A woman standing next to a well.
Okiku standing next to a well, by Tsukioka Yoshitoshi, 1890. Image in the public domain.

Himeji’s version frames Okiku’s story more heroically than other accounts of the tale by both placing her as an agent of loyal samurai and recognizing her contributions after her death. This is perhaps due in part to the Himeji story being derived from a 1700s era Ningyō jōruri (puppet theater) play, a time in which themes of honor and fidelity were associated with the samurai class and held as major virtues. Okiku’s story developed into a tourist draw to the castle by at least the late Edo period. The castle version leaves out the more brutal aspects of the story, as in the original puppet play Aoyama binds Okiku over the well and proceeds to savagely beat her in an effort to break her will. Unable to do so, in a final fury Aoyama strikes Okiku one last time, sending her body plummeting into the well. One peculiar addition to the tale is that after Okiku’s death, the area around Himeji suffered an infestation of caterpillars. The chrysalis stage of the caterpillars (Byasa alcinous for the curious) was thought to resemble the body of a bound woman, and popular thought attributed the infestation to Okiku’s spirit returning. Never ones to turn down a marketing opportunity, shopkeepers around the castle sold the chrysalis’ as souvenirs to tourists, capitalizing on the Okiku legend. (2) Other variations have substitute sake cups for the plates, or describe the plates as magic poison detecting dishware, or rare Dutch ceramics. A 1914 shin kabuki version even reframes the tale as a tragic romance between Okiku and Aoyama.

Picture of a well
Although the signage describes a yokai called an uwan, this display shows a haunted well at the Shigeru Mizuku exhibit at the Sunshine City mall, Ikebukuro, Tokyo in 2016. Periodically screams emerge from the well as visitors to the exhibit walked by. Photo by author.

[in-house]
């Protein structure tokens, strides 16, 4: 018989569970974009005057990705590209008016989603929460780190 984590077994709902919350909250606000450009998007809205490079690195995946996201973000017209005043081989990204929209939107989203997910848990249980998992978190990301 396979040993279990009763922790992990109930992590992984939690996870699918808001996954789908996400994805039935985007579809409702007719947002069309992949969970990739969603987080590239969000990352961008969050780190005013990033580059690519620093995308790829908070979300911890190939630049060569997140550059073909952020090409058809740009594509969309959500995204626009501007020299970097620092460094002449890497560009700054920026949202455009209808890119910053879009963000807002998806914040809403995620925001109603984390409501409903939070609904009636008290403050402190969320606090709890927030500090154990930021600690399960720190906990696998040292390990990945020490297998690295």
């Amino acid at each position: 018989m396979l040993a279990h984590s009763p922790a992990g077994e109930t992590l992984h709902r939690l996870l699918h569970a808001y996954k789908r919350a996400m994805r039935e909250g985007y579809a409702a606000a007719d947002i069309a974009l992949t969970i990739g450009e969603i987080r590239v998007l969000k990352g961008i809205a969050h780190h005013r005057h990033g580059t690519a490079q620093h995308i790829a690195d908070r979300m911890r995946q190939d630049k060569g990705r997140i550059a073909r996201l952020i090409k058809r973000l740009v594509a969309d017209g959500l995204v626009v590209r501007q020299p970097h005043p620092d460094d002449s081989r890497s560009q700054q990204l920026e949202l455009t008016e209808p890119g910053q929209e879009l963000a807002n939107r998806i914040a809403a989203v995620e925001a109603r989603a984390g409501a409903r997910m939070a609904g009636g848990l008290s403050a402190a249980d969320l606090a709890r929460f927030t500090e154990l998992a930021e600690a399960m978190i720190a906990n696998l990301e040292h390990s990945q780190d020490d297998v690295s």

The influence of the Okiku ghost story can been seen in The Ring with the concept of a young girl  murdered and thrown into a well and the supernatural ramifications of that action. It is not the only way that The Ring draws upon Japanese folklore and legend. In the novel, Sadako’s power can be traced to an encounter with the the spiritual world by her mother, and the franchise touches upon questions of tradition and modernity in Japan, avenues that will explored in the next post.

Interested in Japanese horror? I contributed five articles to The Encyclopedia of Japanese Horror and it covers a wide range of J-horror films. (Full disclosure: I make no profits nor do I benefit in any way from any sales of the book.)

A girl steps out of a well.
Sadako emerges from a well in this scene from Ringu (1998)

References and further reading

(1) I have seen Aoyama’s name transcribed in English as Tessan Aoyama and Tetsuzan Asayama.
(2) Most Japanese castles were dismantled in the Meiji era (1868-1912) or destroyed by American bombing during the Second World War. Only about a dozen original castles remain and the majority seen today are postwar reproductions.
(3) Entry for Okikumushi at,

  • The story of Okiku on the Himeji Castle official site (in Japanese),
  • Entry for Okiku at,
  • Ringu (リング), directed by by Hideo Nakata, 1998.
  • The Encyclopedia of Japanese Horror, edited by Salvador Murguia, 2016.